Despite Brazil’s problems, some experts say its risk premiums are too high.

The former Western powerhouse of the BRICS, Brazil’s economy has stumbled from one of the fastest-growing emerging markets to a place where many investors fear to tread. Beset by rising inflation and unemployment and shrinking manufacturing, consumers have slowed spending, putting the brakes on the economy despite the government’s efforts to help.

One thing that certainly hasn’t helped is the spectacular failure of Eike Batista’s empire and fortune. The man who not so long ago was Brazil’s richest, boasting a $34.5 billion bank balance, is now on the verge of bankruptcy, and has been selling off assets and shedding business units even as his company OGX Petróleo e Gás Participações SA has lost millions for investors BlackRock and PIMCO by failing to produce its wildly optimistic predictions of oil reserves.

While the company said recently that it was reviewing all options to stay in business, hoping that its shareholders and bondholders will cut it some slack as it attempts to refocus, if it fails to survive, it could bring down sister company OSX Brasil SA, the shipbuilding firm that Batista also controls. He’s been dismantling his Grupo EBX conglomerate, but markets may do some of the work for him if he is unsuccessful in buying some extra time for the business to regroup.

That, coupled with a lower outlook on Brazil’s credit rating from Moody’s, has meant that investors have looked elsewhere for opportunity that isn’t so tied to risk, especially since Brazil’s political situation has been experiencing some hiccups as well.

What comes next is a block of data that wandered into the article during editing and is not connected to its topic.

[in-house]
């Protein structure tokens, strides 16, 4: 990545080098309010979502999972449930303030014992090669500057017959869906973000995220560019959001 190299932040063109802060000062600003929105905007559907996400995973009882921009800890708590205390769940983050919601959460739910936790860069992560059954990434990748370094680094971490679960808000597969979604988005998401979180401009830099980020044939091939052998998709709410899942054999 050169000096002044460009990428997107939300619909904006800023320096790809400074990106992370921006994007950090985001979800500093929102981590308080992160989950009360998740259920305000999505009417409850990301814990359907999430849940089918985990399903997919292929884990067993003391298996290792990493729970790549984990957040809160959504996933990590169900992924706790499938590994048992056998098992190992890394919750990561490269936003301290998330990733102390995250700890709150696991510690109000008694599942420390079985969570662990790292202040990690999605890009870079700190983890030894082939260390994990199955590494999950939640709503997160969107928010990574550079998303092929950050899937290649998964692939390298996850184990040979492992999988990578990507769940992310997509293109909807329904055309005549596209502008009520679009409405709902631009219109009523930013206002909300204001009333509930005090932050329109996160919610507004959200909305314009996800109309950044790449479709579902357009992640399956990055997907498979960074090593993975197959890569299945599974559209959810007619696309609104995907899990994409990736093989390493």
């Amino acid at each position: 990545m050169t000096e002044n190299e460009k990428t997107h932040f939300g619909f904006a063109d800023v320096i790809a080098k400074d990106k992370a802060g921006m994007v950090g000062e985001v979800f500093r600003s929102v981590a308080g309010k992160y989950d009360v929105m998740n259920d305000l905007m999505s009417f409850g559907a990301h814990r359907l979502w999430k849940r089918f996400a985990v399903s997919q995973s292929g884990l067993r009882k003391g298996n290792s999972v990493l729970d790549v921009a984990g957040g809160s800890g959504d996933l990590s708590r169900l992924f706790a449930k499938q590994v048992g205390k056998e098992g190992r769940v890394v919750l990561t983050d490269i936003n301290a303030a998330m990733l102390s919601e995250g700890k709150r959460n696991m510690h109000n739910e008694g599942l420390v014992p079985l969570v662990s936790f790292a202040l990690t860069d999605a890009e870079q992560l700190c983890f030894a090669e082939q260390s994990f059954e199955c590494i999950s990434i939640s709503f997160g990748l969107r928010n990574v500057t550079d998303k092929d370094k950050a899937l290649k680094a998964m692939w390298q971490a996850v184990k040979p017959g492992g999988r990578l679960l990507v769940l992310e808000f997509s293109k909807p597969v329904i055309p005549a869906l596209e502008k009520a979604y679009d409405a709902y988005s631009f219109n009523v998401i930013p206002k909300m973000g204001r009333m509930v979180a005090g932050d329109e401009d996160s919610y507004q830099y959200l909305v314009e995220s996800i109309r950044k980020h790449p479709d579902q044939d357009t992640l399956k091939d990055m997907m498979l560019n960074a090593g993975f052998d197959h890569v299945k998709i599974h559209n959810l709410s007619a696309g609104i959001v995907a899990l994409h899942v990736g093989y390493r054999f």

Protests from indigenous peoples arose in June, and again this month, against proposed legal changes to their land rights supported by the farm lobby. Dilma Rousseff, the current president, has seen her popularity suffer as the economy has suffered, and could face a challenge from an unexpected quarter in next year’s election with the alliance of two of the country’s most popular opposition leaders.

Business-friendly Eduardo Campos, the governor of Brazil’s Pernambuco state, joined forces with Marina Silva, a former environment minister who had planned to challenge Rousseff for the presidency. Silva’s weak showing in polls apparently convinced her to ally with Campos, and the combination has been a shock to Brazil’s political establishment, creating a broad reach across the country that could appeal not just to disaffected businessmen but also environmentalists.

However, Rousseff herself seems to have recovered much of her standing since the June demonstrations and is popular with the poor, since her administration has focused on unemployment, still near record lows despite its rise, and the reduction of poverty. The country’s statistics bureau released figures in September indicating that inflation may be slowing at last. And there are some additional signs that change is coming.

According to Markit Economics, the HSBC Brazil Manufacturing PMI Report indicates September growth, the first in two months. Output also rose, for the first time in three months. In addition, job creation was slightly on the rise in the services sector, as private sector output expanded in September for the first time in three months. The financial intermediation and “other services” sectors led the way.